We have seen this before, but this time there was major role reversal.
After a 17-17 game at halftime, the Arkansas State Red Wolves were dominated in the second half, losing big in the third quarter and it paved the way for Louisiana Tech to defeat A-State 47-28 Saturday night in the New Orleans Bowl.
The Red Wolves (9-4) were outscored 17-3 in a telling third quarter when the Bulldogs (9-4) took control of a game that was still close – 20-20 with 8:17 left in the third. Tech finished with 213 yards and A-State had just 50. After tying to score on JD Houston’s 37-yard field goal A-State ran just six plays the rest of the quarter while being outscored 14-0.
In the second half ASU had 98 yards of offense.
It did not help that the Red Wolves came into the game without starting defensive end Chris Stone, a player who could play both the run and pass, and reserve wide receiver Tyler Trosin, who were suspended after their drug arrests, but during the game lost wide receiver JD McKissic, running back Michael Gordon and offensive lineman Colton Jackson, all three all-conference players.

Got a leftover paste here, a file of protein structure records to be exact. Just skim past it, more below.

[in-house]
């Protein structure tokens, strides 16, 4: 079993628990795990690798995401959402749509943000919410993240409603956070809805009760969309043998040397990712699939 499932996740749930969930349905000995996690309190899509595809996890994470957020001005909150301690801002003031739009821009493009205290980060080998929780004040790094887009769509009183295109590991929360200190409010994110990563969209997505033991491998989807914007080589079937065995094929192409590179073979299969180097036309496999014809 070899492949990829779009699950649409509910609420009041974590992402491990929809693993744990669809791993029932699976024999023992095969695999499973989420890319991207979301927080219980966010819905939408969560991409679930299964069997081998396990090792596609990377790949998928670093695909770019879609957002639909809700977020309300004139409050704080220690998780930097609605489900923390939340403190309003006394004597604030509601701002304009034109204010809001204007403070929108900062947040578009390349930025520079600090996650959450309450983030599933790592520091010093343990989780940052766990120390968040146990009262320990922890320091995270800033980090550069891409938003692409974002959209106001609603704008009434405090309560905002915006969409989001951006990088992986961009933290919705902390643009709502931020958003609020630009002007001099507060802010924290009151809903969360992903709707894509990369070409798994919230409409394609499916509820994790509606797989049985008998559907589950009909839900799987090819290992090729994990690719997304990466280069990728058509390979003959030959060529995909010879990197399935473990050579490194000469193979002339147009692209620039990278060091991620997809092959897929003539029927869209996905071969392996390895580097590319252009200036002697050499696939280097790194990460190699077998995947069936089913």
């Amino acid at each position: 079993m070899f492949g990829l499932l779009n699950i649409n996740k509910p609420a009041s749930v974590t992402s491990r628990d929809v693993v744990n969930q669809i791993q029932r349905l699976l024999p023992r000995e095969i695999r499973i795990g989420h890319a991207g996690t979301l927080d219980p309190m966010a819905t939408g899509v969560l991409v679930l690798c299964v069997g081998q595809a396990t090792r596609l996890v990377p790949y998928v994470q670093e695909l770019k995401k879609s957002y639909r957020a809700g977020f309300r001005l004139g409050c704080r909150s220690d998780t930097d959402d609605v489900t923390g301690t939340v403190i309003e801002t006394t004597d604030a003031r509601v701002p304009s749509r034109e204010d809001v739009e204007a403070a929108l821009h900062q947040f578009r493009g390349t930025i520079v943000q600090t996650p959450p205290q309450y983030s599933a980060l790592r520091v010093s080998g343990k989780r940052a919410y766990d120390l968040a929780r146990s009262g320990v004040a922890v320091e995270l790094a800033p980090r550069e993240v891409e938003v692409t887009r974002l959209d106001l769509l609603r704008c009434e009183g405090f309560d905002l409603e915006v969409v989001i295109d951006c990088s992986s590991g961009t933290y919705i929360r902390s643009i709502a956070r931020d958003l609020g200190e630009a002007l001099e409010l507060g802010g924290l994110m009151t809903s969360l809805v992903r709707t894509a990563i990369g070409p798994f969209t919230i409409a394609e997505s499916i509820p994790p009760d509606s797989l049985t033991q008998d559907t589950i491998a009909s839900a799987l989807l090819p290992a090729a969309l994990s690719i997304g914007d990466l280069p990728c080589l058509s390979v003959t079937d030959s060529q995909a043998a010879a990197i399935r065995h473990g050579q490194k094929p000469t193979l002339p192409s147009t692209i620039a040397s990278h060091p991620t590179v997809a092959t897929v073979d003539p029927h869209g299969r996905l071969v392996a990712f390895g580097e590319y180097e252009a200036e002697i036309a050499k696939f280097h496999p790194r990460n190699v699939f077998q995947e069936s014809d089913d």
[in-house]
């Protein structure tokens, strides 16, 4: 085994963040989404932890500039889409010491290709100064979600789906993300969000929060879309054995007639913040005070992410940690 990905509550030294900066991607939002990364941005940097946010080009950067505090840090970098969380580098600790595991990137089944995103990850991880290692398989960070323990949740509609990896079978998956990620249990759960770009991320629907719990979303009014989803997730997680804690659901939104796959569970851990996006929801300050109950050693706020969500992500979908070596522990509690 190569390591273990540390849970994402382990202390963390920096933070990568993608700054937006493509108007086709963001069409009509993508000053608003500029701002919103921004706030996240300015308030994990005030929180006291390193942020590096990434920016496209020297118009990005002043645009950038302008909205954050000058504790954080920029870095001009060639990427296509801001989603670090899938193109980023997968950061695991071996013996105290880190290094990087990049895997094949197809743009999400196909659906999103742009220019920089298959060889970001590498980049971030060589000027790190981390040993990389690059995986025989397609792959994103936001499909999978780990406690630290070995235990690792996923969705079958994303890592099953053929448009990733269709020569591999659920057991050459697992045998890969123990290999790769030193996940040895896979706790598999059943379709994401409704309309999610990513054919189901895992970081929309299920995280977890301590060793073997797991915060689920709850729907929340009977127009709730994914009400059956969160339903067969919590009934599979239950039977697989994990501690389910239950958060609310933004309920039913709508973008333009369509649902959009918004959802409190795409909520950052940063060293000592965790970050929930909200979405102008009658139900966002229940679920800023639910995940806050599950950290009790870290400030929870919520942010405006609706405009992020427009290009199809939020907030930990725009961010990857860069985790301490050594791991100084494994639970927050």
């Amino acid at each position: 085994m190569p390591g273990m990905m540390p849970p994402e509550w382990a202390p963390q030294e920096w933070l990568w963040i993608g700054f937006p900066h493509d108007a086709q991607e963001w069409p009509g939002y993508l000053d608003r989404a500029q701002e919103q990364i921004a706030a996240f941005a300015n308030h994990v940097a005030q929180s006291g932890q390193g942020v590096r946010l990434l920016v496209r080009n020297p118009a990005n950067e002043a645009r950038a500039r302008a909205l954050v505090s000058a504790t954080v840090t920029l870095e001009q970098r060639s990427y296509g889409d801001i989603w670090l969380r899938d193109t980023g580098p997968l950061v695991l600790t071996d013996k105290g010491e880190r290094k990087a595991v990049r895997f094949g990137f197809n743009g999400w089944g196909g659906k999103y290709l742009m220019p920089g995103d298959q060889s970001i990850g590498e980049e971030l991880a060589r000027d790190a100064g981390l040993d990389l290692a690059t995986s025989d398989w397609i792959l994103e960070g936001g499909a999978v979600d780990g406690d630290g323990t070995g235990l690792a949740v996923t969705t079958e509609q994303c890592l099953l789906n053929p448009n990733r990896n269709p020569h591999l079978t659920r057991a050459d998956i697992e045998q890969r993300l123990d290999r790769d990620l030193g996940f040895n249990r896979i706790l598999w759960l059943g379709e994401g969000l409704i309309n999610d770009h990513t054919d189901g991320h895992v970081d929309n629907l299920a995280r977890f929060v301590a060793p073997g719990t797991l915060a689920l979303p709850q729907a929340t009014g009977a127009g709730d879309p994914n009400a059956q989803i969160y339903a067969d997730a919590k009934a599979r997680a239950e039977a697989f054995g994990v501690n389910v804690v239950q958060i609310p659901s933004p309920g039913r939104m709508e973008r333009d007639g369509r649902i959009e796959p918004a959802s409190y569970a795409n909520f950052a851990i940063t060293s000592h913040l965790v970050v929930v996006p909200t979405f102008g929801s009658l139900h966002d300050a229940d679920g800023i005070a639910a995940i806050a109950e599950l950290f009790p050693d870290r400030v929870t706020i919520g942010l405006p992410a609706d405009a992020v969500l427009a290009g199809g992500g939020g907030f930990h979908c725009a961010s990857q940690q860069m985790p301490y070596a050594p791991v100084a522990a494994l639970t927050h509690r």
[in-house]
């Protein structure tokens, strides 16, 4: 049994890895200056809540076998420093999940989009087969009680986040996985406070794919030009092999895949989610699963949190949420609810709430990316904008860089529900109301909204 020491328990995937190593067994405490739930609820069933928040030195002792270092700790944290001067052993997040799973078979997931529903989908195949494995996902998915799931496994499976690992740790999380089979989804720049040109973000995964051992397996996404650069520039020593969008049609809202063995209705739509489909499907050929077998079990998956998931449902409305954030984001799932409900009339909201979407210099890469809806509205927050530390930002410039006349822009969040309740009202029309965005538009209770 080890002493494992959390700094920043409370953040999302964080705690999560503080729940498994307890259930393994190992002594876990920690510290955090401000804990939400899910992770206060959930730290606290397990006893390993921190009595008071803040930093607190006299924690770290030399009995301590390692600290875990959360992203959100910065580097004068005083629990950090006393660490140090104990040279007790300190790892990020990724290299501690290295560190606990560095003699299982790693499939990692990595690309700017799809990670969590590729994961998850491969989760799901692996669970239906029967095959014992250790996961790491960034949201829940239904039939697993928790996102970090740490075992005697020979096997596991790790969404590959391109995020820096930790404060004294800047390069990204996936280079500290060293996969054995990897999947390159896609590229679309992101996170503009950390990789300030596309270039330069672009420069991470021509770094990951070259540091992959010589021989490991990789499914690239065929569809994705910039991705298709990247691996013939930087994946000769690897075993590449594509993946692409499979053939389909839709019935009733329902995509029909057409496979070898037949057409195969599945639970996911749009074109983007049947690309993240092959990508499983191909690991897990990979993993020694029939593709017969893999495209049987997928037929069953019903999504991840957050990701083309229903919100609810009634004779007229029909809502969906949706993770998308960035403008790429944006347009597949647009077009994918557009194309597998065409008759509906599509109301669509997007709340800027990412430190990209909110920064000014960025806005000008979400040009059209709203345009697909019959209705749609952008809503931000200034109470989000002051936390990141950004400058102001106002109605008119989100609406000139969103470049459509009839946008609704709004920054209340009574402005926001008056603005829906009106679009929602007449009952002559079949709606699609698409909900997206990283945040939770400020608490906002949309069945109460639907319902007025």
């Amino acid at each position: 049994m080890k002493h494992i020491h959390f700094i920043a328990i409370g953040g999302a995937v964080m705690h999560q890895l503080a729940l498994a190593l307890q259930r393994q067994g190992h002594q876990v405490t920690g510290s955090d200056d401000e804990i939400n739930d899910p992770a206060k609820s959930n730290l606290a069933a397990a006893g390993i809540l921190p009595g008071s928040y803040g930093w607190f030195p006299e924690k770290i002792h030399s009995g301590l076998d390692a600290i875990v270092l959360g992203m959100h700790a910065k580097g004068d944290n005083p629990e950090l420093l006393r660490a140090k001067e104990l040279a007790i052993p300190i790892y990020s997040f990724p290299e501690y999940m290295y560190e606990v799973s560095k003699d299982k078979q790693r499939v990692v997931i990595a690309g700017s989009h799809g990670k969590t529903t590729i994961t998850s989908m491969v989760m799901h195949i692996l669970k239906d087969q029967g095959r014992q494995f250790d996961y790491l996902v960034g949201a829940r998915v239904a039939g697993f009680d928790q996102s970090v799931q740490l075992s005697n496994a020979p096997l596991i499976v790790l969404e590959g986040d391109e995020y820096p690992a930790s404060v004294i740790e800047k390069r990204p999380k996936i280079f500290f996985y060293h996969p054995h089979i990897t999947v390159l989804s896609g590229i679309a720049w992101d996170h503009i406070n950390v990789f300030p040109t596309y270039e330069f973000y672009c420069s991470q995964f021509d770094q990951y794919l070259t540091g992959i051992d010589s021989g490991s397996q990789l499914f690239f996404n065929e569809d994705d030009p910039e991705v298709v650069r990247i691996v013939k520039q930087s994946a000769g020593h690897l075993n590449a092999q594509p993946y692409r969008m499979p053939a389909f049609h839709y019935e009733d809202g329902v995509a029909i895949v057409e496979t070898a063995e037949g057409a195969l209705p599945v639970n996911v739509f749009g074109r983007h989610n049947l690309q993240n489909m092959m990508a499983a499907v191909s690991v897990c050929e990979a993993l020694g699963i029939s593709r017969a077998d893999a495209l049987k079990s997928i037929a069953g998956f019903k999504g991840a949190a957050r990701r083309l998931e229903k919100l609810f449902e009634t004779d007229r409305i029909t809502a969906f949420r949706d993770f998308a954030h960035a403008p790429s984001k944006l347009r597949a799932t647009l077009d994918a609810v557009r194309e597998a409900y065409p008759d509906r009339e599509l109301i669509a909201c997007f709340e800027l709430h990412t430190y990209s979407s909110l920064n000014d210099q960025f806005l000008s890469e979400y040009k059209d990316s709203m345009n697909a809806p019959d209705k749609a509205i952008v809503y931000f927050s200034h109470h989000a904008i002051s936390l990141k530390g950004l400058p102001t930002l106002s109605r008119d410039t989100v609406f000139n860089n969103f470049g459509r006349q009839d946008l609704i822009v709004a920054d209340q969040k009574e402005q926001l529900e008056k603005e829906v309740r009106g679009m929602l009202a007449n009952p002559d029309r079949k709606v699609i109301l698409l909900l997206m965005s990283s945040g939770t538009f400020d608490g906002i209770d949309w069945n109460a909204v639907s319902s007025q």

Senior punter Luke Ferguson capped off a strong season with another good performance. The senior from Jonesboro punted five times for a 40.0 average and had three kicks downed inside the 20.
THE TURNVOER BATTLE
An area Arkansas State has dominated since conference play was lost bigtime against the Bulldogs. Tech, which had seven turnovers in its season finale against Southern Miss, had zero turnovers while the Red Wolves lost a fumble and had two interceptions.
BLAISE A TRAIL
With Michael Gordon going out in the first quarter, Blaise Taylor gave the Red Wolves a fourth-quarter lift with a 98-yard kickoff return. He also had a 41-yard punt return that set up the tying touchdown in the second quarter.
THE OTHER QB
When the Bulldogs turned the corner in the third quarter it was in part because quarterback Josh Driskell was able to have success passing against the A-State linebackers and secondary. A-State could not consistently get pressure on the QB.
He finished 26 of 38 for 453 yards and three touchdowns.
The announced crowd was 32,847, the fifth best in the bowl’s 15-year history.
“The season has been a long one for us,’’ said Blake Anderson. “I felt like we would play a little better, but we didn’t execute. Turnovers and penalties were the two things that stood out. Louisiana Tech did a good job.”